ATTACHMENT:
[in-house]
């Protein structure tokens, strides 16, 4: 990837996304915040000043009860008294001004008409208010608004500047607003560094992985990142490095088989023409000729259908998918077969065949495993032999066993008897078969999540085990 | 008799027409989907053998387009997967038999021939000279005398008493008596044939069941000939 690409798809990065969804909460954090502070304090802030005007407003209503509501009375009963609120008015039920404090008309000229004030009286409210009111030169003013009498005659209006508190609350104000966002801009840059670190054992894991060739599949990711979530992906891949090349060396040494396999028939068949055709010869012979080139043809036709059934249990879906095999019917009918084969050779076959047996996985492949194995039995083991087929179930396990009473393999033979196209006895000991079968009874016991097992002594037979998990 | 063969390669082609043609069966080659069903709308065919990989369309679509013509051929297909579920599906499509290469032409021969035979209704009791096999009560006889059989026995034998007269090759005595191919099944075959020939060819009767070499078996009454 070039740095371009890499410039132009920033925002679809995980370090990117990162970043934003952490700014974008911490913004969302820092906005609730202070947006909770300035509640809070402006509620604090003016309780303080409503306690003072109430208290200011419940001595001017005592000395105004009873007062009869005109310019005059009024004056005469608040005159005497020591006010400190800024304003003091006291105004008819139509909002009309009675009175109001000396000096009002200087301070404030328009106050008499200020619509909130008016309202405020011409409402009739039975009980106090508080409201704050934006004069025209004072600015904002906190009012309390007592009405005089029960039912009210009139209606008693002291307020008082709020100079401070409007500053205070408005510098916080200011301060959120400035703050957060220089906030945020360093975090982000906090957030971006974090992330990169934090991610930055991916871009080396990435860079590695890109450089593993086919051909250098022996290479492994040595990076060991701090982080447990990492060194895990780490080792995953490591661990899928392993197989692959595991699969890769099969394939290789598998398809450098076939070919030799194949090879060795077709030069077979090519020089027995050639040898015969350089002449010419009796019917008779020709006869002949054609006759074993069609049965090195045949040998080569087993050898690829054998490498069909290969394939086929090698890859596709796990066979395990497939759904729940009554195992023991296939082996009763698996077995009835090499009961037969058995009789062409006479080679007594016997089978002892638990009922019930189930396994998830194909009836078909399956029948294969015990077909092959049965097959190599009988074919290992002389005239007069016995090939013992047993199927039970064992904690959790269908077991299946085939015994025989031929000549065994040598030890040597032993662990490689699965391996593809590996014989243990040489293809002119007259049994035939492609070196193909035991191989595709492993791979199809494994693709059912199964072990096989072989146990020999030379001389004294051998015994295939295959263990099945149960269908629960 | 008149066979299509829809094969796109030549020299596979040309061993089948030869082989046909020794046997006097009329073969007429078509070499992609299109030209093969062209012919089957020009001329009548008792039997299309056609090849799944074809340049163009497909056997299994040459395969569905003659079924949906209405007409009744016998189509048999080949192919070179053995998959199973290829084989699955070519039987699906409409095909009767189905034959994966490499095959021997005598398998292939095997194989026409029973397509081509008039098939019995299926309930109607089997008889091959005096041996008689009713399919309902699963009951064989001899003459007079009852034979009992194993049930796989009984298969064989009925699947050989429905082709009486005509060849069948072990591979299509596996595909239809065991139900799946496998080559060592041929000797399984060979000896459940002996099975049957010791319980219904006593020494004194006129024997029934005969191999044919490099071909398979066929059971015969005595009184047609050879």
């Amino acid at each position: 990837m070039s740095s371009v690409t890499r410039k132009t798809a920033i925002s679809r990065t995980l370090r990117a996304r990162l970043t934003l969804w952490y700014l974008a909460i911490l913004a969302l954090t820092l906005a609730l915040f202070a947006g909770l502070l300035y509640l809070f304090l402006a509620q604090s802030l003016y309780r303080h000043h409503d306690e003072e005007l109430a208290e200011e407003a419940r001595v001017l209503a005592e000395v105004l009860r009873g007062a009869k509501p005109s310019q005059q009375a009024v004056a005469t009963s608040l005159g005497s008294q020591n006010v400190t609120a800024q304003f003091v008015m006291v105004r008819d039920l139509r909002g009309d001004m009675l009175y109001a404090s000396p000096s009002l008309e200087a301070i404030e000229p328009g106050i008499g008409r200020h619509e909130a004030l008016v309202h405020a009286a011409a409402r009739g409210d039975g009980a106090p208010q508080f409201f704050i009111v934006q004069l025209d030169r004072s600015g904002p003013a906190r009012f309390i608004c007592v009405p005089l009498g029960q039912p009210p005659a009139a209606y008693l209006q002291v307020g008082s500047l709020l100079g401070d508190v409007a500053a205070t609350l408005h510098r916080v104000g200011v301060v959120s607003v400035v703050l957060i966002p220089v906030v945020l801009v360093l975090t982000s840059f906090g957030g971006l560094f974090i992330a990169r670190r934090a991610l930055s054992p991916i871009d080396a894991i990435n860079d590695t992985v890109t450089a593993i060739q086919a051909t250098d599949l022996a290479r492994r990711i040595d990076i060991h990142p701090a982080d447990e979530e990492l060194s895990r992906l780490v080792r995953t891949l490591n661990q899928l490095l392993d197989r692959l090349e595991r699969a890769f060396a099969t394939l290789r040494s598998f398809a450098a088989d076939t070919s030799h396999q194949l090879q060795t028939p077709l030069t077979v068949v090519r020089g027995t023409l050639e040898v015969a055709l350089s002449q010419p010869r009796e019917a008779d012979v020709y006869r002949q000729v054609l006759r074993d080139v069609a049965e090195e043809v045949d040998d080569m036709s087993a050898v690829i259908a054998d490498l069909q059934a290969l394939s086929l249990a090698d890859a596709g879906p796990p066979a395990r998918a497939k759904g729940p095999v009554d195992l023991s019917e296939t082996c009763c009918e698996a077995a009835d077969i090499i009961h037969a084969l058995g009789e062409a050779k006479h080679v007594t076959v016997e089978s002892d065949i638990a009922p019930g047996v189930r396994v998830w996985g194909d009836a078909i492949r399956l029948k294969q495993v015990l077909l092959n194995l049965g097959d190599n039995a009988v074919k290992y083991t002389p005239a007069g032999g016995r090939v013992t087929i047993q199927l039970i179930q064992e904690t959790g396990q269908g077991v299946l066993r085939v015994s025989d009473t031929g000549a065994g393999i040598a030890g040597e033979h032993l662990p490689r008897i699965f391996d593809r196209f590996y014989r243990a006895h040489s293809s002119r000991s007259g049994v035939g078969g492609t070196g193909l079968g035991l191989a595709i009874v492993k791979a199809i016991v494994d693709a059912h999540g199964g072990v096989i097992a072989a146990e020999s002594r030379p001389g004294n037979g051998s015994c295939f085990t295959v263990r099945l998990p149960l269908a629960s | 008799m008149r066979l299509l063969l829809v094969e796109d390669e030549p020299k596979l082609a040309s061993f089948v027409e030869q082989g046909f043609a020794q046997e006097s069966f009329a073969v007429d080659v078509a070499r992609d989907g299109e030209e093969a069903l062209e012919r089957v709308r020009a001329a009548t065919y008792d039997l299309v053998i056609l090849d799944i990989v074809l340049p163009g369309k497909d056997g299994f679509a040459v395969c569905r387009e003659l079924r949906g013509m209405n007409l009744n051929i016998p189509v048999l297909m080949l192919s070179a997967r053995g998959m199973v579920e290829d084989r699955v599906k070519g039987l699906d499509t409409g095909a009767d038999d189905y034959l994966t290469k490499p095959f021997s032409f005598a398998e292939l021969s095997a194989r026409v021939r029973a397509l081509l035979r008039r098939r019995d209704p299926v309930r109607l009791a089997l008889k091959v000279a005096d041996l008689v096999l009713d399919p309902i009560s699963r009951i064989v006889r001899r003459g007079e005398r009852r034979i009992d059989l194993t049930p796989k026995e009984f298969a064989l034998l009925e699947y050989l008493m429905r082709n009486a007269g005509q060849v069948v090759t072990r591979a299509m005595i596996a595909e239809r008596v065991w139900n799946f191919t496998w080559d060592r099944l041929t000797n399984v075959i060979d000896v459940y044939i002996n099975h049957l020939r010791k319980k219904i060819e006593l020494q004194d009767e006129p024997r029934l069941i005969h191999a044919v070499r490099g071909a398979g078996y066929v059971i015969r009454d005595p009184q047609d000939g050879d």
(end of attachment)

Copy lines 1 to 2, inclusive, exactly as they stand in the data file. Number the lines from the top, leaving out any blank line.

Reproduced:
[in-house]
């Protein structure tokens, strides 16, 4: 990837996304915040000043009860008294001004008409208010608004500047607003560094992985990142490095088989023409000729259908998918077969065949495993032999066993008897078969999540085990 | 008799027409989907053998387009997967038999021939000279005398008493008596044939069941000939 690409798809990065969804909460954090502070304090802030005007407003209503509501009375009963609120008015039920404090008309000229004030009286409210009111030169003013009498005659209006508190609350104000966002801009840059670190054992894991060739599949990711979530992906891949090349060396040494396999028939068949055709010869012979080139043809036709059934249990879906095999019917009918084969050779076959047996996985492949194995039995083991087929179930396990009473393999033979196209006895000991079968009874016991097992002594037979998990 | 063969390669082609043609069966080659069903709308065919990989369309679509013509051929297909579920599906499509290469032409021969035979209704009791096999009560006889059989026995034998007269090759005595191919099944075959020939060819009767070499078996009454 070039740095371009890499410039132009920033925002679809995980370090990117990162970043934003952490700014974008911490913004969302820092906005609730202070947006909770300035509640809070402006509620604090003016309780303080409503306690003072109430208290200011419940001595001017005592000395105004009873007062009869005109310019005059009024004056005469608040005159005497020591006010400190800024304003003091006291105004008819139509909002009309009675009175109001000396000096009002200087301070404030328009106050008499200020619509909130008016309202405020011409409402009739039975009980106090508080409201704050934006004069025209004072600015904002906190009012309390007592009405005089029960039912009210009139209606008693002291307020008082709020100079401070409007500053205070408005510098916080200011301060959120400035703050957060220089906030945020360093975090982000906090957030971006974090992330990169934090991610930055991916871009080396990435860079590695890109450089593993086919051909250098022996290479492994040595990076060991701090982080447990990492060194895990780490080792995953490591661990899928392993197989692959595991699969890769099969394939290789598998398809450098076939070919030799194949090879060795077709030069077979090519020089027995050639040898015969350089002449010419009796019917008779020709006869002949054609006759074993069609049965090195045949040998080569087993050898690829054998490498069909290969394939086929090698890859596709796990066979395990497939759904729940009554195992023991296939082996009763698996077995009835090499009961037969058995009789062409006479080679007594016997089978002892638990009922019930189930396994998830194909009836078909399956029948294969015990077909092959049965097959190599009988074919290992002389005239007069016995090939013992047993199927039970064992904690959790269908077991299946085939015994025989031929000549065994040598030890040597032993662990490689699965391996593809590996014989243990040489293809002119007259049994035939492609070196193909035991191989595709492993791979199809494994693709059912199964072990096989072989146990020999030379001389004294051998015994295939295959263990099945149960269908629960 | 008149066979299509829809094969796109030549020299596979040309061993089948030869082989046909020794046997006097009329073969007429078509070499992609299109030209093969062209012919089957020009001329009548008792039997299309056609090849799944074809340049163009497909056997299994040459395969569905003659079924949906209405007409009744016998189509048999080949192919070179053995998959199973290829084989699955070519039987699906409409095909009767189905034959994966490499095959021997005598398998292939095997194989026409029973397509081509008039098939019995299926309930109607089997008889091959005096041996008689009713399919309902699963009951064989001899003459007079009852034979009992194993049930796989009984298969064989009925699947050989429905082709009486005509060849069948072990591979299509596996595909239809065991139900799946496998080559060592041929000797399984060979000896459940002996099975049957010791319980219904006593020494004194006129024997029934005969191999044919490099071909398979066929059971015969005595009184047609050879």